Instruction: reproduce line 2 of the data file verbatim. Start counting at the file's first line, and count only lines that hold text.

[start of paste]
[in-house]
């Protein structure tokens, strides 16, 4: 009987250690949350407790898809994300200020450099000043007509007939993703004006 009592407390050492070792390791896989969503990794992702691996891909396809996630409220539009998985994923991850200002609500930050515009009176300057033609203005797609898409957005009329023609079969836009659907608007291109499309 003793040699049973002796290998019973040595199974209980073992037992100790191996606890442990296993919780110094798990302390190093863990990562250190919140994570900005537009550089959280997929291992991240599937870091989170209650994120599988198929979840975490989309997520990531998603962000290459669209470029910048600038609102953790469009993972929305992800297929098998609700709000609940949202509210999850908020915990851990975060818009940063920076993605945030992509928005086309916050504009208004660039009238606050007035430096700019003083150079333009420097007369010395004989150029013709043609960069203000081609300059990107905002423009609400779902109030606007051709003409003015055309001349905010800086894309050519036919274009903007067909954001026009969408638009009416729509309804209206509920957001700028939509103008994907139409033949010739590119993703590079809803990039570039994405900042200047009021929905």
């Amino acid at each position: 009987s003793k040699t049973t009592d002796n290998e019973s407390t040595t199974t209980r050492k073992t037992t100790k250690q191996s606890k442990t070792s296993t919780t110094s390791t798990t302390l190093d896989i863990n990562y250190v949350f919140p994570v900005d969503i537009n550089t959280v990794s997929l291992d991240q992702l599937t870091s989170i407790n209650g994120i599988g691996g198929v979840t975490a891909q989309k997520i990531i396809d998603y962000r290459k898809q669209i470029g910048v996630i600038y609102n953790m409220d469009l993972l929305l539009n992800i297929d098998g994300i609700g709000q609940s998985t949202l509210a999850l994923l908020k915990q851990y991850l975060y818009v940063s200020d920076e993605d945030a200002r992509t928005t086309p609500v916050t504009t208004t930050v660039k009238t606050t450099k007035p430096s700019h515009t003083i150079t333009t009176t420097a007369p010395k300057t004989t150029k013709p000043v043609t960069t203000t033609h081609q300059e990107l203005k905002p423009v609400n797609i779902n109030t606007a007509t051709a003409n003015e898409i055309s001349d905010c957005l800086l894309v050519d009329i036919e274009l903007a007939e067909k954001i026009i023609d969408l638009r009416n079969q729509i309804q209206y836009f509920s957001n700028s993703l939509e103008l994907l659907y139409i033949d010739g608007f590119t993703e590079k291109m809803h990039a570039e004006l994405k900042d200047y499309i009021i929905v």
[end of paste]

């Protein structure tokens, strides 16, 4: 009987250690949350407790898809994300200020450099000043007509007939993703004006 009592407390050492070792390791896989969503990794992702691996891909396809996630409220539009998985994923991850200002609500930050515009009176300057033609203005797609898409957005009329023609079969836009659907608007291109499309 003793040699049973002796290998019973040595199974209980073992037992100790191996606890442990296993919780110094798990302390190093863990990562250190919140994570900005537009550089959280997929291992991240599937870091989170209650994120599988198929979840975490989309997520990531998603962000290459669209470029910048600038609102953790469009993972929305992800297929098998609700709000609940949202509210999850908020915990851990975060818009940063920076993605945030992509928005086309916050504009208004660039009238606050007035430096700019003083150079333009420097007369010395004989150029013709043609960069203000081609300059990107905002423009609400779902109030606007051709003409003015055309001349905010800086894309050519036919274009903007067909954001026009969408638009009416729509309804209206509920957001700028939509103008994907139409033949010739590119993703590079809803990039570039994405900042200047009021929905």